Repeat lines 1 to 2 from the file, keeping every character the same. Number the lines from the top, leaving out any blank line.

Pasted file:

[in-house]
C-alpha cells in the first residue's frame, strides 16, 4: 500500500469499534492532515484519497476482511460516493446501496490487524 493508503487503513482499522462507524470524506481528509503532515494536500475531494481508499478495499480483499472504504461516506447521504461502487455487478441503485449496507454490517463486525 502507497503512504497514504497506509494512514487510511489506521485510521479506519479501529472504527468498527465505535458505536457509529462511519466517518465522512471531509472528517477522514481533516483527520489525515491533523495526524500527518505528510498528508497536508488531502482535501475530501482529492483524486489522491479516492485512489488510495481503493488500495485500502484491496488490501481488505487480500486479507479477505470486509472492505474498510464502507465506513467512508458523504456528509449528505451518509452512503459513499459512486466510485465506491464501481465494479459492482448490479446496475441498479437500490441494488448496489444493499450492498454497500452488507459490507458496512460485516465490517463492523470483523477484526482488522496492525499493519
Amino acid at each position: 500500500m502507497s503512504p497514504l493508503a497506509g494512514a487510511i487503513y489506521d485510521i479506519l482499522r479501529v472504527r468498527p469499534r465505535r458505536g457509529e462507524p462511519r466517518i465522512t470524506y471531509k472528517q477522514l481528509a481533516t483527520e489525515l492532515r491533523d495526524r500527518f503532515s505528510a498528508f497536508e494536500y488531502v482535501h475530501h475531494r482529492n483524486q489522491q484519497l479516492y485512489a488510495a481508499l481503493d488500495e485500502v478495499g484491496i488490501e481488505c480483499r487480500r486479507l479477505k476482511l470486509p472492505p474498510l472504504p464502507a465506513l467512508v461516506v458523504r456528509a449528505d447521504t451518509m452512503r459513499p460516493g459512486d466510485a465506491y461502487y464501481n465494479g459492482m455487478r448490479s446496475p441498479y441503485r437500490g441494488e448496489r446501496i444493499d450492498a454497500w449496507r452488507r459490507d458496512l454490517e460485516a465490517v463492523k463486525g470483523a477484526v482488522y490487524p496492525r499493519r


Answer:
[in-house]
C-alpha cells in the first residue's frame, strides 16, 4: 500500500469499534492532515484519497476482511460516493446501496490487524 493508503487503513482499522462507524470524506481528509503532515494536500475531494481508499478495499480483499472504504461516506447521504461502487455487478441503485449496507454490517463486525 502507497503512504497514504497506509494512514487510511489506521485510521479506519479501529472504527468498527465505535458505536457509529462511519466517518465522512471531509472528517477522514481533516483527520489525515491533523495526524500527518505528510498528508497536508488531502482535501475530501482529492483524486489522491479516492485512489488510495481503493488500495485500502484491496488490501481488505487480500486479507479477505470486509472492505474498510464502507465506513467512508458523504456528509449528505451518509452512503459513499459512486466510485465506491464501481465494479459492482448490479446496475441498479437500490441494488448496489444493499450492498454497500452488507459490507458496512460485516465490517463492523470483523477484526482488522496492525499493519